In the production of ethylene glycol, theoretically one mole of water is required to hydrate one mole of ethylene oxide. Actually, however, greater than equal molecular proportions of water to ethylene oxide are required for good results. Although a conversion of approximately 90% can sometimes be obtained when employing a reactant ratio of water to ethylene oxide of around 2, reactant ratios of greater than 6 are generally required to achieve reasonably high yields of products, otherwise the ethylene glycol formed reacts with ethylene oxide to form di- and triethylene glycols. The effects of the reactant ratios on the results obtained for the production of ethylene glycol and other alkylene glycols are well known. Accordingly, in reacting ethylene oxide with water it is preferred that the reaction take place in a vapor phase wherein steam and ethylene oxide are passed over the specified catalyst in a suitable mole ratio for production of ethylene glycol. In reacting steam and ethylene oxide in a ratio of at least 17:1 over a stationary bed of the claimed catalyst, yields based on the ethylene oxide consumed are found to be reasonably high.

Reaction temperatures generally can vary anywhere from around 400 to about 750 F. with a preferred range somewhere below 500-600 F. Inasmuch as it has been determined that the catalyst of this invention will deteriorate quite rapidly at processing temperatures approaching 550-650 F it is preferred that the processing conditions be maintained below those temperatures in order to at least maintain some activity of the catalyst for the production of ethylene glycol. In fact, the preferred temperatures range anywhere from around 400-550 F.

Operating pressures are chosen to obtain the desired yield and production level of ethylene glycol. Generally the pressures can range anywhere from around atmospheric to 1,000 p.s.i.g. or higher. Preferably, the pressure should vary from about 50 to about 300 psig in order to allow adequate production of ethylene glycol with a minimum of side reaction products.

The contacting time of the reactants over a catalyst can vary anywhere from period of less than a second to periods ranging up to 25 seconds. It is anticipated that low contact times be used in order to reduce the tendency for isomerization of ethylene glycol to other moieties and to reduce undesirable side reactions which normally would occur at longer contact times of reactants over the catalyst. The specific physical method of contacting the feed materials over the catalyst can include many process configurations. Accordingly, both fluidized and fixed bed reaction zones can be utilized to effect production of ethylene glycol according to this invention. It is generally assumed that when employing a stationary bed of catalyst it is generally necessary to use somewhat higher ratios of water to ethylene oxide as compared to a fluidized bed contacting over a similar or identical catalyst.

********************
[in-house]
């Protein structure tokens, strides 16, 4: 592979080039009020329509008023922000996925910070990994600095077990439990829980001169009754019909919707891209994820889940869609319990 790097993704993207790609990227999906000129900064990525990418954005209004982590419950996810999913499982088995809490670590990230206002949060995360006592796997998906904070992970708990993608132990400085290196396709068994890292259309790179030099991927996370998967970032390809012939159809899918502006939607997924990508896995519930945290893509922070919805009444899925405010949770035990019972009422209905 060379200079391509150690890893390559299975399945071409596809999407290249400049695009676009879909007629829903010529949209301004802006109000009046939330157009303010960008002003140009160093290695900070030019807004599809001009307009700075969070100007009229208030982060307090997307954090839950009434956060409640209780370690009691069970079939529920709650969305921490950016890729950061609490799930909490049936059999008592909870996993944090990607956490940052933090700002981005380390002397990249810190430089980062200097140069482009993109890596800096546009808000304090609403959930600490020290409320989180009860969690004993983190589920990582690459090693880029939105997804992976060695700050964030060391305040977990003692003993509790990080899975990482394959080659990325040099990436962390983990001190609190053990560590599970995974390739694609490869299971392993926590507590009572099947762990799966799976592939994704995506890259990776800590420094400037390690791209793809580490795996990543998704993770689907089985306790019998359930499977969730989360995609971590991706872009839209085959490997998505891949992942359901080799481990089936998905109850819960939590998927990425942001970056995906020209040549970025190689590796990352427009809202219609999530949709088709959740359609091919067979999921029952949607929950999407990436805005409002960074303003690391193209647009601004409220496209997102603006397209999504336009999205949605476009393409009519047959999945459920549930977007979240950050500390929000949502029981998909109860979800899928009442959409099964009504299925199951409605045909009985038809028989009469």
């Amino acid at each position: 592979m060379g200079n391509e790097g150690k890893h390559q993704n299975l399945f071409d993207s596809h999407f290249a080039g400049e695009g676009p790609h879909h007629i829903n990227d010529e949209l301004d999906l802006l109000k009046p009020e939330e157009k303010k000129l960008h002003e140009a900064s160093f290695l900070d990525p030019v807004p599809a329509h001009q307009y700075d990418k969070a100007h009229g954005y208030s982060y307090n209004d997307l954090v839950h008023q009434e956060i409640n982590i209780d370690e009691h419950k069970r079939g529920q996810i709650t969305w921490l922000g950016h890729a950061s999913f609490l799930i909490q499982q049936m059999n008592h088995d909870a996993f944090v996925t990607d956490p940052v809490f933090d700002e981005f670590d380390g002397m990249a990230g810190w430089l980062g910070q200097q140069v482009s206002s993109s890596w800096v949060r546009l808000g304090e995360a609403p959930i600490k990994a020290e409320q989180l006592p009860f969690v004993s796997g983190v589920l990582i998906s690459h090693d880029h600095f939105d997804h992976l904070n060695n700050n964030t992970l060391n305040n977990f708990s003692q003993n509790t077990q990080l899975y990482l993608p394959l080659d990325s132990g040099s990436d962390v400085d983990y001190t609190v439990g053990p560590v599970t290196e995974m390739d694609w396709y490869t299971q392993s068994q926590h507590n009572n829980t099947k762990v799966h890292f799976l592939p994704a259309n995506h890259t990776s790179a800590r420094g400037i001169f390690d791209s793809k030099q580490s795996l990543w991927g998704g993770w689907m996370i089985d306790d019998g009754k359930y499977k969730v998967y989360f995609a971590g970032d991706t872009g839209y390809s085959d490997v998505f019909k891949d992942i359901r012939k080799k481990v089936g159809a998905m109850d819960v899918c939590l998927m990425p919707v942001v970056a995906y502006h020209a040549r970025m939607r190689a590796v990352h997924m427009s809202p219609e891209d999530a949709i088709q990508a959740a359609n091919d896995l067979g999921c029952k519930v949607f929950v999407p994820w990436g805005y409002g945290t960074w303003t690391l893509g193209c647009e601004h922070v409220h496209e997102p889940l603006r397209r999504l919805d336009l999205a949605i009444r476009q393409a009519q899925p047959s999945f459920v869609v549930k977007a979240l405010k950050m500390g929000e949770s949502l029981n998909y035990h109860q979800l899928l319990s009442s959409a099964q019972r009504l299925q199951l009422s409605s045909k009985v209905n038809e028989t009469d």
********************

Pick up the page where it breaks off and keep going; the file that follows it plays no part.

The catalyst which is utilized in the process of the claimed invention is described as an aluminum phosphate catalyst (AlPO.sub. 4) which contains from about 0.05 to about 10% by weight of copper as a promoter. In a preferred instance the copper is present in a range of from about 0.1 to about 3% by weight and in a most preferred instance the percentage of copper varies from about 0.1 to about 1.5% of the aluminum phosphate catalyst. The particular function of the copper is not necessarily known but it is thought that its use will help in increasing the activity of the catalyst and also to reduce side reaction products.

The catalyst preferably should contain minor portions of alkali or alkaline earth metals or mixtures thereof so as to reduce the isomerization tendency of this catalyst. In this regard, it is especially preferred that the alkali or alkaline earth metal or mixtures thereof be present anywhere from about 0.1 to about 1.5 weight percent of the total catalyst (to include both copper and aluminum phosphate).

The catalyst used is thought to contain aluminum phosphate in the chemical formula of AlPO.sub. 4. In certain instances, especially when the catalyst is produced from the reaction of an unhydrated aluminum nitrate and phosphoric acid, the catalyst should be calcined at temperatures below 900 F.

Experimental evidence indicated that an aluminum phosphate catalyst with about 1 percent by weight copper which was calcined at 900 F. had essentially no activity for the production of ethylene glycol. The reason for such occurrence can be attributed to the many factors, one of which is theorized as a substantial reduction in the surface area of the catalyst when calcined at these higher temperatures. An alternate theory is that at temperatures above about 550-600 F. the catalyst originally present as aluminum phosphate (AlPO.sub. 4) is converted to a different form of phosphate which may have little activity for the hydration of alkylene oxides to alkylene glycols.

Therefore keeping calcination temperatures for catalyst production below 900 F. is necessary. Preferably the catalyst should not be exposed to temperatures above about 600 F. during production and during processing use.

The catalyst performance allows hydration of ethylene oxide at process conditions which permit essentially direct passage of the ethylene oxide reactor effluent to the claimed process. This has a substantial advantage in that a minimum of process treatment is required between the ethylene oxide reaction zone and the present process.

The following examples are presented to generally describe methods of production of the catalyst and process use thereof for the production of ethylene glycol from steam and ethylene oxide. Of course, the present examples are not presented so as to not unduly limit the scope and intended coverage of the appended claims.

In the following examples percent conversion is defined as the moles of ethylene oxide consumed over the moles of ethylene oxide charged times 100. Selectivity based on ethylene oxide consumed is defined as the percent of ethylene oxide converted to the stated products.

EXAMPLE 1